Take-Away Points

Some are going to speculate that Los Angeles is a better team than given credit for. Some will point to the comeback with admiration. Others will undoubtedly mark a last tick-of-the-shot-clock three-pointer banked in by Chris Paul in the midst of Portland's comeback and say it changed the game. None of those things is the story here. Instead ask these questions:

  • Were the Blazers able to push the tempo? No. Portland had 5 fast-break points all night
  • Were the Blazers able to gain a rebounding egde? Not much. Portland did have 13 offensive rebounds but couldn't convert them in the points enough to matter. L.A. was never threatened by Portland's board work.
  • Did the Blazers exploit a turnover advantage? No. They forced 21 from the Clips but committed the exact same amount themselves.

Absent those things in any game versus any opponent--even a not-so-great-opponent--the Blazers are going to have a hard time winning because (repeat chorus here) they cannot score in the post, their drivers have a hard time finishing, and they don't have consistent three-point shooting to spread the floor. Thus we saw 24 points in the paint tonight for Portland, 4-15 three-point shooting (27%), and only 52 points scored through three quarters before Crawford got hot.

Portland's stress tolerance in this kind of situation is minuscule. Any straw is going to break that camel's back. Tonight it wasn't straw, but bricks. A one-on-one style of game is going to favor the team with better stars, which L.A. has. No transition offense takes Gerald Wallace out of the game, nullifying Portland's second-best weapon. Most Blazer guards get leaky on defense as the game progresses, which happened tonight. The Blazer perimeter players don't always get back in transition either, which happened tonight. The Blazers were probably lucky they got as close as they did.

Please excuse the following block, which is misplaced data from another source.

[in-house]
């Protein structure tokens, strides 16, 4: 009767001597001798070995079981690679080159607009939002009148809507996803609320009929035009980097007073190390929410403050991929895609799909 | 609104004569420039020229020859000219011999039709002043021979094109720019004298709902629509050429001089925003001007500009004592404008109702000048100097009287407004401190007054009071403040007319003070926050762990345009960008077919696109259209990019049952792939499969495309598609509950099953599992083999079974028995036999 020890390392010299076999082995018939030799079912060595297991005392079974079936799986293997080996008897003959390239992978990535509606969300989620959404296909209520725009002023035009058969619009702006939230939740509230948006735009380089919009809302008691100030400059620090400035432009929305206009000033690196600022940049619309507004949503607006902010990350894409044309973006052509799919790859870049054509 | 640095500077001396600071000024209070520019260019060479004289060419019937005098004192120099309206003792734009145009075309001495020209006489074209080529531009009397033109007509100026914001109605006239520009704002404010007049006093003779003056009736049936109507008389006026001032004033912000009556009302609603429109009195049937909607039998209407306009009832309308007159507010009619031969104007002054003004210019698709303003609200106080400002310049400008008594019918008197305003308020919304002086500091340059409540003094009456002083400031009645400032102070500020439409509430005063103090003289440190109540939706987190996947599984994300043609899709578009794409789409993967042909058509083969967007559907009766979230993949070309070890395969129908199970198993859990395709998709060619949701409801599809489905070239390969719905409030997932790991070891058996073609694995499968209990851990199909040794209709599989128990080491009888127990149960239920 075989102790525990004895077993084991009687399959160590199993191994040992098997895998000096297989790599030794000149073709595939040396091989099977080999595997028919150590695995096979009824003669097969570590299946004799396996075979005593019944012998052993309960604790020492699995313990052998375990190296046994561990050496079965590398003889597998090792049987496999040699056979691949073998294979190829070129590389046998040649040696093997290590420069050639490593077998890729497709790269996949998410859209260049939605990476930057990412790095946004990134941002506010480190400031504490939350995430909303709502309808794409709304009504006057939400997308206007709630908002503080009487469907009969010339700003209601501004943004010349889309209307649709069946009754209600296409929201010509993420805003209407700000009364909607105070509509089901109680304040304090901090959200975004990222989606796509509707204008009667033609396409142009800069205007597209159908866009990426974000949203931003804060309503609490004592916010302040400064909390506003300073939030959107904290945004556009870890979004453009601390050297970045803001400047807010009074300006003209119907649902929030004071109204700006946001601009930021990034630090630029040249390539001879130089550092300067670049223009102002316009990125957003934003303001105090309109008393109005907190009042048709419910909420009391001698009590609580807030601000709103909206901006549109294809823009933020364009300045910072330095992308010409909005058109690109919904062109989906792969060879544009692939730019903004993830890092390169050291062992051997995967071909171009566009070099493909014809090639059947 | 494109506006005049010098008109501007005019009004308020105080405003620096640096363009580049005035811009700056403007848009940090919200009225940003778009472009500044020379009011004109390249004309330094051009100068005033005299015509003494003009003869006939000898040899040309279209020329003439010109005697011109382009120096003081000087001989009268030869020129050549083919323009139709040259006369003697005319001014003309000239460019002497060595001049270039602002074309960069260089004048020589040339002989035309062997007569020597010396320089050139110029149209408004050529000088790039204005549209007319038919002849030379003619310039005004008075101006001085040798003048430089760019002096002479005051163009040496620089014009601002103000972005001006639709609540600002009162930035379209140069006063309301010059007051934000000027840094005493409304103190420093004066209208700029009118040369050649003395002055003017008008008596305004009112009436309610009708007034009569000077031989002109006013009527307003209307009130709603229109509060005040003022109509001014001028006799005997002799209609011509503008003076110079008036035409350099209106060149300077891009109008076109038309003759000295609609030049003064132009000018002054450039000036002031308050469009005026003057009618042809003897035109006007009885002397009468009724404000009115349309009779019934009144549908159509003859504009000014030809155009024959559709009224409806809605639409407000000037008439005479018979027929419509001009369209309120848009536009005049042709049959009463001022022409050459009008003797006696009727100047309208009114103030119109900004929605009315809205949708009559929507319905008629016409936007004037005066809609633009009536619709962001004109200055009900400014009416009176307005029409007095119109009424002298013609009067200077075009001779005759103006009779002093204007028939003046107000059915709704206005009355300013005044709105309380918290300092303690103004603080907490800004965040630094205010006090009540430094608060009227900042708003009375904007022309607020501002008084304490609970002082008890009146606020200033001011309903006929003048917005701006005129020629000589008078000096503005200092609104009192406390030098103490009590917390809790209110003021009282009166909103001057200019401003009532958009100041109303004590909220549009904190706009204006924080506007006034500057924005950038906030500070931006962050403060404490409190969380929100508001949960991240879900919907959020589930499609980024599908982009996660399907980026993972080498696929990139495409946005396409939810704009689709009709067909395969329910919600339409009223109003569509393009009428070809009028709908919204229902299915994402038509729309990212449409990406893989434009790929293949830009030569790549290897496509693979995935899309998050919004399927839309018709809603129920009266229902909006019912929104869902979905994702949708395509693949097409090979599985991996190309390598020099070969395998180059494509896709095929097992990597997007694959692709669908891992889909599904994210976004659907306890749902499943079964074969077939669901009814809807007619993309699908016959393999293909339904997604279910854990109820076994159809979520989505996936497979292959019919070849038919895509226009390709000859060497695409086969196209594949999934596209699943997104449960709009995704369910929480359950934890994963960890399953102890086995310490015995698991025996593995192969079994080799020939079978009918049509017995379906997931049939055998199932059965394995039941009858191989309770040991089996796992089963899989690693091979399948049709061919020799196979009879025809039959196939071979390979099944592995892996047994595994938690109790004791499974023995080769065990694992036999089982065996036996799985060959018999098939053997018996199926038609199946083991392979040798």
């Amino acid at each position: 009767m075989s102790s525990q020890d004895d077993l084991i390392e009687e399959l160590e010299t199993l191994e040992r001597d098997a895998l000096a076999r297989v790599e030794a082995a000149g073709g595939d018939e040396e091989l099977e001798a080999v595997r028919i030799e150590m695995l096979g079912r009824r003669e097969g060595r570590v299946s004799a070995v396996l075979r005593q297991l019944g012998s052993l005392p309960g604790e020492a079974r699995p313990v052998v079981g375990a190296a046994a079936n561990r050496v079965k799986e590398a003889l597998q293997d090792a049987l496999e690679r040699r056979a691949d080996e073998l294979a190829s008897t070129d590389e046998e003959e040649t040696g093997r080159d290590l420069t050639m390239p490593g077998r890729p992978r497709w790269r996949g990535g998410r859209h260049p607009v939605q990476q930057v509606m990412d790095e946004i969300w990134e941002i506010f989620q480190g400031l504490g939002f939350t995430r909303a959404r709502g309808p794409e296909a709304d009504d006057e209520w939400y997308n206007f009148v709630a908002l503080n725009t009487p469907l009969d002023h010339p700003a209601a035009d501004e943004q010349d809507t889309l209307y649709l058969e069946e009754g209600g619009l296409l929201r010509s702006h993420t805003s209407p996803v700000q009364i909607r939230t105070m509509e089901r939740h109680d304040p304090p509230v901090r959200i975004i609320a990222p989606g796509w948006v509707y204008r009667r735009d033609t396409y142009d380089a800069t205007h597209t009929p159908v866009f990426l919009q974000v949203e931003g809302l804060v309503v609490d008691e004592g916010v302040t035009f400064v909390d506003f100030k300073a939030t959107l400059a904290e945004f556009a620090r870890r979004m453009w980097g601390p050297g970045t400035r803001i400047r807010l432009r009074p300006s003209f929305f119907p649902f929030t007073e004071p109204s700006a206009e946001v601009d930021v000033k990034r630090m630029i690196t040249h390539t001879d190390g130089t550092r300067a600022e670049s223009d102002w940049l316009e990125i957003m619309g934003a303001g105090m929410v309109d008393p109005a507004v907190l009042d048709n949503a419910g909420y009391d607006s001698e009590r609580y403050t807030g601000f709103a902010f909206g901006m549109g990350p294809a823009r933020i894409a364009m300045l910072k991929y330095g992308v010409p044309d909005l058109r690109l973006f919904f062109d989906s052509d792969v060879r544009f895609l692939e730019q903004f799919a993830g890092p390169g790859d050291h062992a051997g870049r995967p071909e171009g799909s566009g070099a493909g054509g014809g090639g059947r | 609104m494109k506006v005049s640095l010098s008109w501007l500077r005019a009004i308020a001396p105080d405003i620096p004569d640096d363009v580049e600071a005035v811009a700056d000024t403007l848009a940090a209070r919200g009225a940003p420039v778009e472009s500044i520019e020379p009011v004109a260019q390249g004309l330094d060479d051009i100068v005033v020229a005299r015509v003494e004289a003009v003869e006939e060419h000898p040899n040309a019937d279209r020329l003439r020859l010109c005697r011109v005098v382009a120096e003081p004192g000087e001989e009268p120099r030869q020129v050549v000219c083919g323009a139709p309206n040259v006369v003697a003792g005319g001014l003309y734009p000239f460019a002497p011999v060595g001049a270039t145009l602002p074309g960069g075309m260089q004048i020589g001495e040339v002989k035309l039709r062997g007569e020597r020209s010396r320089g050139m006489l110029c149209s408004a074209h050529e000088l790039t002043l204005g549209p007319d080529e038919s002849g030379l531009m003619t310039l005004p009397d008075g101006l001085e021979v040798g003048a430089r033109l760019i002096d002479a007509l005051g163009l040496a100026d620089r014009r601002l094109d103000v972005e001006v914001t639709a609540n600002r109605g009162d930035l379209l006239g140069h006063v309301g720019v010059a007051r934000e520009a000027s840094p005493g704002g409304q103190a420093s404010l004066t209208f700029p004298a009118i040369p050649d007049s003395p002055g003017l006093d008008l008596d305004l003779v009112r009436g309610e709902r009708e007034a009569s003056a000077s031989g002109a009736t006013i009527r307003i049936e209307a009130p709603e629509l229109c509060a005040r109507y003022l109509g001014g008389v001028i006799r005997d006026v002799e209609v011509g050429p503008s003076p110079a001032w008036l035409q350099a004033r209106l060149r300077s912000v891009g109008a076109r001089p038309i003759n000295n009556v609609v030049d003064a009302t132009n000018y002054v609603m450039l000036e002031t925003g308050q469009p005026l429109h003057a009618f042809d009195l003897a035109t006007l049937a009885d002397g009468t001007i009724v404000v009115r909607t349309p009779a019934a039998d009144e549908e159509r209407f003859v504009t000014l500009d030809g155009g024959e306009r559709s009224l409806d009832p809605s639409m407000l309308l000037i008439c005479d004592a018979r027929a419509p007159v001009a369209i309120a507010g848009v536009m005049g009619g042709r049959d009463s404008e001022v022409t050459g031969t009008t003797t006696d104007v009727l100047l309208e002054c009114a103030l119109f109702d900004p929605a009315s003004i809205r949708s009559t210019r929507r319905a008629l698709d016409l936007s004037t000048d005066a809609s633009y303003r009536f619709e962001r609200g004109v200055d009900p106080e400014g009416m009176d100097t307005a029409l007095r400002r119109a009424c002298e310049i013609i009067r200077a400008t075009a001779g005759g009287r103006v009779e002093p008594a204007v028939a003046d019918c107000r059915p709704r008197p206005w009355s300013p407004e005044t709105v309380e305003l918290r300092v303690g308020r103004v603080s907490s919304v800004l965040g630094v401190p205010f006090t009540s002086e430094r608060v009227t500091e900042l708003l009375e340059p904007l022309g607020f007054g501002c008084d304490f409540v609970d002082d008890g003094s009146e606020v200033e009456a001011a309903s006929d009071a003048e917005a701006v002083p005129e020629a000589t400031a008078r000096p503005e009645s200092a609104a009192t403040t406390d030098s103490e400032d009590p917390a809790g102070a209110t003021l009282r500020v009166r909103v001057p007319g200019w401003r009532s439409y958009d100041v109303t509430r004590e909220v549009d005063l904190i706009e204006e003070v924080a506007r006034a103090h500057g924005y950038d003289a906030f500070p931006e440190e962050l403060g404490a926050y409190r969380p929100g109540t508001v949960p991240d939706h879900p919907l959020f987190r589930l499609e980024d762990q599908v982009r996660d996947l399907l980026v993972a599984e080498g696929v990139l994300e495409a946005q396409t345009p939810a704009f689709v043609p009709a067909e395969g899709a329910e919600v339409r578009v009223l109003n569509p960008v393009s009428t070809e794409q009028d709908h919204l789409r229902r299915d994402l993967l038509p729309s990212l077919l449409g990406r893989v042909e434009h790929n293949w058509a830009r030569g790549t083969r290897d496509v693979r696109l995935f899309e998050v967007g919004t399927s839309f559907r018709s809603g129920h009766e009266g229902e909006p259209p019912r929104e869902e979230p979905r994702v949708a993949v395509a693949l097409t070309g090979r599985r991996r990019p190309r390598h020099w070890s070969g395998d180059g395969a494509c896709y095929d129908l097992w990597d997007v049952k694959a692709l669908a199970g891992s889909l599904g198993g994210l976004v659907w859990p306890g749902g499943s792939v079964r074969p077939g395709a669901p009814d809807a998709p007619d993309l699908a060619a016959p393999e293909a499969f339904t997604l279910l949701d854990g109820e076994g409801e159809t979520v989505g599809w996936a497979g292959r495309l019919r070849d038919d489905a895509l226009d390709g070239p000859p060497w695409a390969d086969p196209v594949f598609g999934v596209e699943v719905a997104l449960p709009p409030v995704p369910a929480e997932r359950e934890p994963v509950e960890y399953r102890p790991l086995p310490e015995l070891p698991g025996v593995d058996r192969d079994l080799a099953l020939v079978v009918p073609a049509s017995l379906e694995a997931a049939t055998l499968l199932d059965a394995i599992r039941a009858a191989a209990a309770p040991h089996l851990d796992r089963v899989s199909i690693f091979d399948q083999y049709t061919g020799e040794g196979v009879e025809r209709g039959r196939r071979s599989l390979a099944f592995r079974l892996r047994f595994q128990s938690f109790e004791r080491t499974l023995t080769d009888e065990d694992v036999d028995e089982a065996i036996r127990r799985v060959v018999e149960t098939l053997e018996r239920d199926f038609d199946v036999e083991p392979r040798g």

The real issue for Portland is not this one game. Losses are inevitable and truth be told, the Clippers had more emotional momentum and more at stake going into this game than did the Blazers. The problem for Portland is their victory keys: fast break points, clear rebounding edge, turnover dominance. Accomplished, talented teams just aren't going to let you do that to them, or at least not that often. The Blazers have got to find other parts of their game to rely on, particularly on offense, or they're going to find themselves with only the occasional, other-team-was-unprepared win against good teams during the regular season and not much chance at all against a prepared, good team in the playoffs. Oh...and teams like the Clippers will beat you too if they're paying attention.

Individual Notes

The knee-jerk reaction here is going to be pointing at LaMarcus Aldridge's 9-21, 19 point and 9 rebound performance (plus the eye-test that pinned him as not playing that authoritatively) and say, "It isn't enough." That may be so, but first you have to credit him with covering for the guards defensively multiple times. Second, the problem was less that LMA was missing as the Blazers were missing him. They didn't go to him, didn't let him draw attention and pass them into the offense. They worked around him and made the Clippers' defensive job exponentially easier. LaMarcus won't be a superstar on his own. He needs help and support that his teammates didn't give him tonight. That support is the difference between 19 points and 25 for him. That'll be true no matter how many shots he makes or misses.

Gerald Wallace was completely out of the offense tonight. One on one without motion or running isn't his thing. He went 0-5 in 30 minutes for 0 points. He had 7 rebounds and 3 steals and his defense looked fine.

Nicolas Batum had another good night, going 6-10 for 15 points with 8 rebounds in 26 minutes. He's strung together a couple of quietly strong games.